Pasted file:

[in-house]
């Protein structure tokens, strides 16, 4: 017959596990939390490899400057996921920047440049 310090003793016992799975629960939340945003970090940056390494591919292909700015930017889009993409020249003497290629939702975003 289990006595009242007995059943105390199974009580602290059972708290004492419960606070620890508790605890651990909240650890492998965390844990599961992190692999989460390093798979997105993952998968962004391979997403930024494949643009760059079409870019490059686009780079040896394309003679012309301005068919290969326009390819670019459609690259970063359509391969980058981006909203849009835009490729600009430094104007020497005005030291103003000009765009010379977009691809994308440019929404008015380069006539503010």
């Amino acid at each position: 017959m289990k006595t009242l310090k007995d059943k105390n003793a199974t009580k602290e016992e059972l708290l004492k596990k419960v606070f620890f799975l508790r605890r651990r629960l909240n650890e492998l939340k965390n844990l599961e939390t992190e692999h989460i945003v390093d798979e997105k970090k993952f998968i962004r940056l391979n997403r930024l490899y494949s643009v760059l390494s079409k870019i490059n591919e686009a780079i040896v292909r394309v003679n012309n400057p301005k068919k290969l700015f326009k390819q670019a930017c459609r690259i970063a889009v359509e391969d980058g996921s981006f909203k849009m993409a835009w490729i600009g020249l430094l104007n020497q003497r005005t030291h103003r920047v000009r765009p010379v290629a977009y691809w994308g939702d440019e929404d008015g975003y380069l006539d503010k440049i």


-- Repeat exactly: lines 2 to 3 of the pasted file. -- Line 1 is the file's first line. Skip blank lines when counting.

């Protein structure tokens, strides 16, 4: 017959596990939390490899400057996921920047440049 310090003793016992799975629960939340945003970090940056390494591919292909700015930017889009993409020249003497290629939702975003 289990006595009242007995059943105390199974009580602290059972708290004492419960606070620890508790605890651990909240650890492998965390844990599961992190692999989460390093798979997105993952998968962004391979997403930024494949643009760059079409870019490059686009780079040896394309003679012309301005068919290969326009390819670019459609690259970063359509391969980058981006909203849009835009490729600009430094104007020497005005030291103003000009765009010379977009691809994308440019929404008015380069006539503010």
């Amino acid at each position: 017959m289990k006595t009242l310090k007995d059943k105390n003793a199974t009580k602290e016992e059972l708290l004492k596990k419960v606070f620890f799975l508790r605890r651990r629960l909240n650890e492998l939340k965390n844990l599961e939390t992190e692999h989460i945003v390093d798979e997105k970090k993952f998968i962004r940056l391979n997403r930024l490899y494949s643009v760059l390494s079409k870019i490059n591919e686009a780079i040896v292909r394309v003679n012309n400057p301005k068919k290969l700015f326009k390819q670019a930017c459609r690259i970063a889009v359509e391969d980058g996921s981006f909203k849009m993409a835009w490729i600009g020249l430094l104007n020497q003497r005005t030291h103003r920047v000009r765009p010379v290629a977009y691809w994308g939702d440019e929404d008015g975003y380069l006539d503010k440049i």